Utility of the U.S. Preventive Services Task Force Criteria for Diabetes Screening


      Federal law requires certain private insurers to cover and waive patient cost sharing for preventive medical services that receive a grade of B or better from the U.S. Preventive Services Task Force (USPSTF). The USPSTF recommends that asymptomatic adults who have a blood pressure (BP) higher than 135/80 mmHg be screened for type 2 diabetes.


      The goals of this study were to determine the sensitivity and specificity of the USPSTF screening criteria and to determine the prevalence of cardiovascular risk factors and comorbidity among undiagnosed individuals by USPSTF criteria.


      Data come from 7189 adults who participated in the 2003–2010 National Health and Nutrition Examination Survey; statistical analysis was conducted in 2011–2012. Participants with fasting plasma glucose ≥126 mg/dL or hemoglobin A1c (HbA1c) ≥6.5% who did not self-report a diagnosis of diabetes were categorized as having undiagnosed diabetes.


      Among people without diagnosed diabetes, 4.0% had undiagnosed diabetes. The proportion of adults with undiagnosed diabetes who were identified (sensitivity) using BP >135/80 mmHg as the screening standard was 44.4%; among individuals without undiagnosed diabetes, 74.8% had BP ≤135/80 mmHg (specificity). For those with undiagnosed diabetes, the prevalence of HbA1c 7.0%–<8.0% was 10.6% for those with BP ≤135/80 mmHg and 14.3% for those with BP >135/80 mmHg; and 12.8% and 9.4% for HbA1c ≥8.0%, respectively. Elevated low-density lipoprotein (100–160 mg/dL) was similar by BP cut-point (52%–53%). For those with BP ≤135/80 mmHg, 16.7% had a history of cardiovascular disease and 22.9% had chronic kidney disease.


      The USPSTF screening recommendations result in missing more than half of those who have undiagnosed diabetes, and a substantial proportion of these people have increased low-density lipoprotein and other cardiovascular risk factors.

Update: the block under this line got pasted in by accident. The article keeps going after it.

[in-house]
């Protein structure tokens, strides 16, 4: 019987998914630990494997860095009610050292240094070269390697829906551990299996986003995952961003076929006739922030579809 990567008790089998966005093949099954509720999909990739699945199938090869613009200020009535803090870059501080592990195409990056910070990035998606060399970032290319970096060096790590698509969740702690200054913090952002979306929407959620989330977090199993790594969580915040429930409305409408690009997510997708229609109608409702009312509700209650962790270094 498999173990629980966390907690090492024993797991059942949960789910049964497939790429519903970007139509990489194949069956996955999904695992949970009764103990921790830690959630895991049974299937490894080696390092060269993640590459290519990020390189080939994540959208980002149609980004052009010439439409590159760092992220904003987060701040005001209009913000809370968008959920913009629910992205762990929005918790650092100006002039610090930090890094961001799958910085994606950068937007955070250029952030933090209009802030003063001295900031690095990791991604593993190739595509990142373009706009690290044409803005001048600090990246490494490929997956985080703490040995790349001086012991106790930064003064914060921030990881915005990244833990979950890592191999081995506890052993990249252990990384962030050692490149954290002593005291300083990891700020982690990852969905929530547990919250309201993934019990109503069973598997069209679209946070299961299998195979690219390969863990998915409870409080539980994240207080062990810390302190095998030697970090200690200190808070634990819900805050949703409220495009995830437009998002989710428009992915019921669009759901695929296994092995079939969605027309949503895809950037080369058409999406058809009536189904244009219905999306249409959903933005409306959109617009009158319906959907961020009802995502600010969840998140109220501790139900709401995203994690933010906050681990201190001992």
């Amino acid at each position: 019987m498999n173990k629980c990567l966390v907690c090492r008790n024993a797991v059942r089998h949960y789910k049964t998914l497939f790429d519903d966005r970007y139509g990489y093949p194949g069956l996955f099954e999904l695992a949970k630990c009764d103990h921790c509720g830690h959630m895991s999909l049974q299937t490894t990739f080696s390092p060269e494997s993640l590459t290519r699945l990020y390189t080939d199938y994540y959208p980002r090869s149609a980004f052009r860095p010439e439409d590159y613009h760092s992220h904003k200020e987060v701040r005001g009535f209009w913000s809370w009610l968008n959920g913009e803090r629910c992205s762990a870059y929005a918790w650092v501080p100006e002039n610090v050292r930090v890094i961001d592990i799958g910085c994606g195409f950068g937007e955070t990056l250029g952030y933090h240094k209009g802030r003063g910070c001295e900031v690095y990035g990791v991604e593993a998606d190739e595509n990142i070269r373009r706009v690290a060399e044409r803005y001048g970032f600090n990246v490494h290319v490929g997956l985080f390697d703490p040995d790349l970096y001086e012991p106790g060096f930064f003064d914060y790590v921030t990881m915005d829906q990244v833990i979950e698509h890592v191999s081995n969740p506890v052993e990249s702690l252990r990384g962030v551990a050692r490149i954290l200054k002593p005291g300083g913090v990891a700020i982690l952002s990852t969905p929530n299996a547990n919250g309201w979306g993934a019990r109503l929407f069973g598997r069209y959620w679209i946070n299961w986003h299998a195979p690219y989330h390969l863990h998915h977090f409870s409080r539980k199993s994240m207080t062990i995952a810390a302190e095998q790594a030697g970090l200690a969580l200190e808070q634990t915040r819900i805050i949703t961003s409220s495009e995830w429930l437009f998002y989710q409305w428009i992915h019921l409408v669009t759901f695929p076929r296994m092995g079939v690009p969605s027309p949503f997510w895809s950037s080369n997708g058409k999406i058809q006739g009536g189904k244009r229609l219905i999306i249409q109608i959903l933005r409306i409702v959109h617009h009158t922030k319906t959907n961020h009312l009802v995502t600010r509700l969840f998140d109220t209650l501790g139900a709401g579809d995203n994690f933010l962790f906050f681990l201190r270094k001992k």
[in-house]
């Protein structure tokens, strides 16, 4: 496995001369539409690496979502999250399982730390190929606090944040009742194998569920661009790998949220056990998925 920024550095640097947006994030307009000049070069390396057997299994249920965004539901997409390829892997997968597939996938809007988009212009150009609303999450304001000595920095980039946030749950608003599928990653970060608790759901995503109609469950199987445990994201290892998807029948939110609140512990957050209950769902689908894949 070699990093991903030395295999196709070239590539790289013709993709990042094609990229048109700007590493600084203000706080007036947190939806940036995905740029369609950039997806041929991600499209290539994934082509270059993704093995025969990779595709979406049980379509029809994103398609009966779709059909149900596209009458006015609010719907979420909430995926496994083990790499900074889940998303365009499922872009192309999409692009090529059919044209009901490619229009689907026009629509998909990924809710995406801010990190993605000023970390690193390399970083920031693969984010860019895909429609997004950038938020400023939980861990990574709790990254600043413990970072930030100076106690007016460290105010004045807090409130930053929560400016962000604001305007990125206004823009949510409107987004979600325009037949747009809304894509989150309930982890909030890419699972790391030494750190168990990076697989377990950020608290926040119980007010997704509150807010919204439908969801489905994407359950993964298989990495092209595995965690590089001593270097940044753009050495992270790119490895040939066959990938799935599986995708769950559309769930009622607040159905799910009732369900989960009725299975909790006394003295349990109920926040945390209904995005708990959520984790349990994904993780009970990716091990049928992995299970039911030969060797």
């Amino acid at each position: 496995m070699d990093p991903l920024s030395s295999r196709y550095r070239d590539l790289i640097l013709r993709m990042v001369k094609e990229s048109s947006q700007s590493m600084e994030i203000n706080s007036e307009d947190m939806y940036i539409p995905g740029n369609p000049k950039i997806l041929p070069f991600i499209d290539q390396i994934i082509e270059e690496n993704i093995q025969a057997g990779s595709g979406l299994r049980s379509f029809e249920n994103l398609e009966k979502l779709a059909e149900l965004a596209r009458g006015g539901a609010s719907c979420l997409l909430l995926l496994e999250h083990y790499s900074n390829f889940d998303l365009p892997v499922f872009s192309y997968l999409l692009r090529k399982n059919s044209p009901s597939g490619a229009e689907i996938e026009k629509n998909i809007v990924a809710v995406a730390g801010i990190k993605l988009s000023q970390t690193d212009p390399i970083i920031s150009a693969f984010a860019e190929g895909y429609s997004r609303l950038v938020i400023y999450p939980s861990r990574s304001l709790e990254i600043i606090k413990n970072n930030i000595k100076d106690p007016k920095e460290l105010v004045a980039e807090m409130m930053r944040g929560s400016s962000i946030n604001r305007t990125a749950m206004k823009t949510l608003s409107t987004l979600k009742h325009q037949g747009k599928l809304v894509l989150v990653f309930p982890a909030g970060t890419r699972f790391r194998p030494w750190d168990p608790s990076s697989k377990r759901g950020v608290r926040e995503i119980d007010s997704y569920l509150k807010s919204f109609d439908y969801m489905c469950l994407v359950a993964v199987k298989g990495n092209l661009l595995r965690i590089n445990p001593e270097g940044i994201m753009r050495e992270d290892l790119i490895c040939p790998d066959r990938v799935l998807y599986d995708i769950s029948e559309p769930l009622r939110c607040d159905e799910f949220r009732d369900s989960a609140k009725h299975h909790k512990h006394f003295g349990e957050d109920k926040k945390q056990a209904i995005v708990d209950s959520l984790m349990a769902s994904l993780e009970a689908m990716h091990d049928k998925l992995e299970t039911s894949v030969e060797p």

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      Linked Article

      • U.S. Preventive Services Task Force Criteria for Diabetes Screening: Time to Revisit the Evidence?
        American Journal of Preventive MedicineVol. 45Issue 2
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          The U.S. population currently suffers from a serious epidemic of obesity and diabetes, with growing public health and economic implications.1 Evidence-based strategies are available to both prevent new-onset diabetes2–5 and to control it, thereby reducing the risk of long-term complications.6 Indeed, diabetes control has improved over the last 2 decades.7 Although the rate of certain complications, such as the rate of initiation of treatment for end-stage renal disease related to diabetes, has declined with this improved control, the number of individuals affected by complications related to diabetes—including cardiovascular disease and end-stage renal disease—continues to rise,8 exacerbated by the increasing prevalence of diabetes.
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